Supercomputing infrastructure is helping scientists from the University of Technology Sydney produce satellite data products for vegetation and land monitoring. The researchers have analysed terabytes of Australian regional data from the Terra Modis satellite and brought it all together so that seasonal changes in vegetation can be identified much more easily.

Other satellite data products exist around the world, including one from NASA, but they are often inadequate for dealing with Australian conditions. Our highly variable rainfall and climate extremes make Australian data very different to work with than the Northern Hemisphere climates.

Dr Rakhesh Devadas from UTS says that "We wanted to develop something separately for Australia because Australian conditions are completely different, and the algorithms they use for developing the NASA product may not be completely effective in the Australian context. Our own product is more applicable to Australian vegetation."

High Performance Computing resources at NCI and UTS were used to produce the final data product, which can be found here. Running the image processing algorithms on up to 15 terabytes of image data is too much for any standard computer to deal with, but supercomputers have much less trouble. "This is definitely helping us to proceed further, it's great to have a facility like that," says Dr Devadas.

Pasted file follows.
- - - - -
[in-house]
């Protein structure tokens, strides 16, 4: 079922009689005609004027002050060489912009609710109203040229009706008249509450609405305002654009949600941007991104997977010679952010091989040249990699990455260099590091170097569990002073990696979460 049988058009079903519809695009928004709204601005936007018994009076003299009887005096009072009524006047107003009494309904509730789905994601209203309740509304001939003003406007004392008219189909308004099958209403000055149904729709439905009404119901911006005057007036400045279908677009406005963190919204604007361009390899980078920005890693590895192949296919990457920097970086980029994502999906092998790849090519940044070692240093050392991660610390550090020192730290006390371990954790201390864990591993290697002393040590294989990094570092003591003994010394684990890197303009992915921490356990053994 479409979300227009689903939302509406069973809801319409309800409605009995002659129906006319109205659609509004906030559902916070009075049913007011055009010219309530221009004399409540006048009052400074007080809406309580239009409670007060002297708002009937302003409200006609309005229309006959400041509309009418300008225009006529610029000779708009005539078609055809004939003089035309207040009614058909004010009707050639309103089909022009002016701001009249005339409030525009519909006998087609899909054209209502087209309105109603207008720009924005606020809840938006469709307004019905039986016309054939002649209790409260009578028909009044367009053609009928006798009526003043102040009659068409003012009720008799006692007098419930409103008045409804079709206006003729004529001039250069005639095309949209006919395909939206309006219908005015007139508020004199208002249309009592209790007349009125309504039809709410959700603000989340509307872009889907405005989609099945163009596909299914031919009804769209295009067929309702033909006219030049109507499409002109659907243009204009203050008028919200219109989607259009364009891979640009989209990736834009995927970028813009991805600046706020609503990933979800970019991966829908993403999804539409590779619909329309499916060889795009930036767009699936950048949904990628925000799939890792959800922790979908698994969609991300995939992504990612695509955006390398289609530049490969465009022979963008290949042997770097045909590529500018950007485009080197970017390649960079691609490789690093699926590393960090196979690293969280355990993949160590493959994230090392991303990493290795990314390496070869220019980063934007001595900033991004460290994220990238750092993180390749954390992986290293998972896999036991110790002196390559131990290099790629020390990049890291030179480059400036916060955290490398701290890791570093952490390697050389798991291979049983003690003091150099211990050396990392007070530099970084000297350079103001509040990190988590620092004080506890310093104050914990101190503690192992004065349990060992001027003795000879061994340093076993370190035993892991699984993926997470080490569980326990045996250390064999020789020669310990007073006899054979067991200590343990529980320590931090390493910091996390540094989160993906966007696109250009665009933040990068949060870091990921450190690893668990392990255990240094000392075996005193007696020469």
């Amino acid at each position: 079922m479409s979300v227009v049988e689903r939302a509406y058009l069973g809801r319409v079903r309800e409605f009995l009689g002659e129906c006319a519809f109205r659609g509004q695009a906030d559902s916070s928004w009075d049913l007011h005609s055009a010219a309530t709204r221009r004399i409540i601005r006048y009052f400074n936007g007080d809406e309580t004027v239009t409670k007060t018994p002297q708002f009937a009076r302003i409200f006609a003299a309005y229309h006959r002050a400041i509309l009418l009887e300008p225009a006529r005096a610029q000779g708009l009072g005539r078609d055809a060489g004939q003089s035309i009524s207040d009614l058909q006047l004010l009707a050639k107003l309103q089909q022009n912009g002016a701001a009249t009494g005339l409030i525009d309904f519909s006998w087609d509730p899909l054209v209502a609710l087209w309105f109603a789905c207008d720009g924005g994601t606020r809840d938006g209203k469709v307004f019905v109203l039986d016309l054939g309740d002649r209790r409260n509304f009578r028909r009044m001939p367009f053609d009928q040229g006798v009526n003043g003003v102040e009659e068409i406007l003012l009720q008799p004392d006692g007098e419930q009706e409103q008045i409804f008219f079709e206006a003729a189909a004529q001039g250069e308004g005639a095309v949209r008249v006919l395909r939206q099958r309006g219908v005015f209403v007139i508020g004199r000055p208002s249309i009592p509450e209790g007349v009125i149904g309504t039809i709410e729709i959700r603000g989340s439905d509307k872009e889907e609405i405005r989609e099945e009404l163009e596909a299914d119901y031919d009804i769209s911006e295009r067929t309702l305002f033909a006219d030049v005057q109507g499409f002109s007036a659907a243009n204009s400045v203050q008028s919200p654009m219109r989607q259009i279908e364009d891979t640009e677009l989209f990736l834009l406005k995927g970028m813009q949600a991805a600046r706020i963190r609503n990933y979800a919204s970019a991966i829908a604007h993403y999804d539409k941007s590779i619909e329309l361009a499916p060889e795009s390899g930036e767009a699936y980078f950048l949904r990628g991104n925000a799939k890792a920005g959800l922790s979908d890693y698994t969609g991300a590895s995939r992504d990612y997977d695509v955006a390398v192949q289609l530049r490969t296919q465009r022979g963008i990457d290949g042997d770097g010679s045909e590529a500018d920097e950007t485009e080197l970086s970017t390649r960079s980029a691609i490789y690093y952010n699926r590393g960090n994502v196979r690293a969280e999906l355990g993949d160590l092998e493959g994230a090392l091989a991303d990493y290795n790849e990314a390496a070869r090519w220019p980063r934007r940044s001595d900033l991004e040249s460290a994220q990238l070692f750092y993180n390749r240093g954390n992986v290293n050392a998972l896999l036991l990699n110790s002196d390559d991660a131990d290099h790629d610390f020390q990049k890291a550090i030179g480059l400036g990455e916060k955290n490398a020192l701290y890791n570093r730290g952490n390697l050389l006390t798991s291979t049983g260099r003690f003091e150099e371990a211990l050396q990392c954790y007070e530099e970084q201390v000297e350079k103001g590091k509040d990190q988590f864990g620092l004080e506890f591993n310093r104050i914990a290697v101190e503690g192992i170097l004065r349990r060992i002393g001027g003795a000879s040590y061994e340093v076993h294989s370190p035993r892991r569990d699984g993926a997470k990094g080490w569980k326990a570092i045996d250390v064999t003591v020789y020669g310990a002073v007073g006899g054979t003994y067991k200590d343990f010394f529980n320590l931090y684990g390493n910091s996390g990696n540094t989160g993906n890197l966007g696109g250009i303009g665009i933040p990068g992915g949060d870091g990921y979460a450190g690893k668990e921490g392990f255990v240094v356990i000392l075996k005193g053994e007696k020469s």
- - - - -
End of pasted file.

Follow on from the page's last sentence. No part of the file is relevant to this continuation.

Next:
The next step will be to integrate the system with NCI's Research Data Collections. The aim is to simplify the data products so that researchers with less experience in the computational area can still make use of the information. From there, Dr Devadas says, "We can't really tell what will be an application for these things. It depends on how the researcher wants to use it."

The wide range of uses might include mapping cropping cycles and woody growth patterns, tracking grass pollen release for allergy treatment and monitoring vegetation for fire prevention. With a collection of images of the entire country covering 13 years combined into an accessible data product, numerous environmental monitoring questions can now be studied by many more people than before.

This research project is conducted by the Remote Sensing Group at UTS under the leadership of Prof. Alfredo Huete with funding support from TERN-AusCover.